A Louisiana police officer has been accused of reportedly sending racist Grindr messages to a black man who recently graduated from Louisiana State University (LSU).
In the messages sent over the gay dating app, which Charles Davis screen-captured and shared on Facebook, the anonymous user used racist expletives. As seen in the message, the user then went on to accuse Davis of stealing his college cap and gown.
“Girl. All the way down. I’m degreed and unbothered. Be Blessed,” Davis wrote in response to the insults.
The user continued to address Davis with racist expletives, calling him a “black ratchet.”
Police in Gonzales, Louisiana, were alerted to the exchange after a member of the Gonzales Police Department was reportedly tagged in the post. Reports say the tag has since been removed, with Gonzales Police Chief Sherman Jackson confirming that an investigation into the allegations will take place.
Jackson told WBRZ of Baton Rouge that a formal complaint hasn’t been filed outside of the Facebook post.
While the current case in Louisiana is in the early stages of investigation, racism and racial bias has garnered serious concern in the online dating world, with other users coming forward with their own racist experiences.
Often masked as “preferences,” negative notices targeting people of color are widespread on dating apps like Grindr.
In a study published in Archives of Sexual Behavior, Australian researchers found that 64 percent of men find it acceptable to “state a racial preference” on an online dating profile, yet only 46 percent of study respondents said that these preferences didn’t bother them.
“While society is generally pretty comfortable condemning racism, there has been a surprising reluctance among people — gay or otherwise — to challenge racialized sex and dating practices,” said Denton Callander, the study’s co-author, to the Daily Beast.
The topic has garnered widespread editorial attention over the last few years, and some believe apps like Grindr and Scuff aren’t doing enough to combat the racism among its users.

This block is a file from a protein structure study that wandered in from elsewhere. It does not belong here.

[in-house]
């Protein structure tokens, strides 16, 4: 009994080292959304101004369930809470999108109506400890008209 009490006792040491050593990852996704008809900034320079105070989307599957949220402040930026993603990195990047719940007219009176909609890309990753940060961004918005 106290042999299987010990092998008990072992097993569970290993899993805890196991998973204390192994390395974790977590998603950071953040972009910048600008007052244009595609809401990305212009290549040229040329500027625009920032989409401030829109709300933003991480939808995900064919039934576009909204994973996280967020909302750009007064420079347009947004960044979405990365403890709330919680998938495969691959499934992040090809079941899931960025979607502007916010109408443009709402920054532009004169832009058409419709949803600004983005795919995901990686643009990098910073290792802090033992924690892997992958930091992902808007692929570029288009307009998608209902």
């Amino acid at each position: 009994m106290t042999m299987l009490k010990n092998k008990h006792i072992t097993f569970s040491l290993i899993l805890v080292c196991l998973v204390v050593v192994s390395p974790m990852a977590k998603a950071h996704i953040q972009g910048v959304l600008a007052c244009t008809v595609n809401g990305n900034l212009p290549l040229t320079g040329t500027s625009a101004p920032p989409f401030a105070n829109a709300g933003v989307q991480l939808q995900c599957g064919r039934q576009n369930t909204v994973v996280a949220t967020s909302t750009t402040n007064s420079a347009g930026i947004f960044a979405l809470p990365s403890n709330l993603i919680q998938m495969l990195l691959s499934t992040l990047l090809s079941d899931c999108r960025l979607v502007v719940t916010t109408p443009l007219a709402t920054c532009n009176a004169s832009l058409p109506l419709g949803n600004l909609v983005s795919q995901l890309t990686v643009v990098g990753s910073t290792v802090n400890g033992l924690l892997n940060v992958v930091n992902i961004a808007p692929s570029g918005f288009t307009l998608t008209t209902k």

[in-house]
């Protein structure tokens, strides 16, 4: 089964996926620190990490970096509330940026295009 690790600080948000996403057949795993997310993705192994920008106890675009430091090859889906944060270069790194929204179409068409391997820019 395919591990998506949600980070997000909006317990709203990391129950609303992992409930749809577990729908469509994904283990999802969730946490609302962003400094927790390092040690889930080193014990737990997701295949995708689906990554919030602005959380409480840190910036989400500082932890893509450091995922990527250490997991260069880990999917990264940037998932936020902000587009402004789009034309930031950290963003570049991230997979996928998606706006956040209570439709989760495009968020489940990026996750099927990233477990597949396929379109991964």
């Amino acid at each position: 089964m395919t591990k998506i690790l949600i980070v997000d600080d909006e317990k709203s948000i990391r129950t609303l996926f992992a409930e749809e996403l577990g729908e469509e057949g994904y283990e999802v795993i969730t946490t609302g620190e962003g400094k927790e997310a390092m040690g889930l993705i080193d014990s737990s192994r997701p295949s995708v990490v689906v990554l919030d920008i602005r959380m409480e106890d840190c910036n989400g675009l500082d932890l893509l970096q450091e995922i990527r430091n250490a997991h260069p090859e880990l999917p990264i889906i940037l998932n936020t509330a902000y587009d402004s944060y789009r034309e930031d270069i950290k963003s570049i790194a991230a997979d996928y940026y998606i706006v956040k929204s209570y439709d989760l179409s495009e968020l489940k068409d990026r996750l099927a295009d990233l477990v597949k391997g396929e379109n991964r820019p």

However, research suggests that racial bias – which can be seen in the LGBT community, too – is more than just a preference.
“…it sounds great — it would be great to foster a kinder community, potentially. But we’re a platform where we want people to meet. That’s not my job, to solve societal problems,” said Grindr CEO Joel Simkhai in a 2016 interview with Broadly. “To say, ‘I’m only into black guys’ — is that a bad thing? I think we should allow you to say that, because that’s your preference.”
The Fact Site, a U.K. publication sponsored by The Health Equality and Rights Organization pulled more than 850 gay men from different racial and ethnic backgrounds and found that more than two-thirds of the men from minority communities had experienced racism in the LGBT community.
While racism in the LGBT community has gained recent media attention, racial bias in dating and hookup culture is by no means limited to the LGBT community.
OkCupid found in 2014 that white men rated black women as 18 percent less attractive than the average woman on the dating platform, and Latino men rated black women as 22 percent less attractive. Similarly, white women rated Asian men as 12 percent less attractive than the average man, while Asian women rated Latino men as 12 percent less attractive.
Sites including OkCupid, which are largely used for heterosexual dating, have also included questions regarding race, and racial bias continues to be an issue across the spectrum of dating platforms.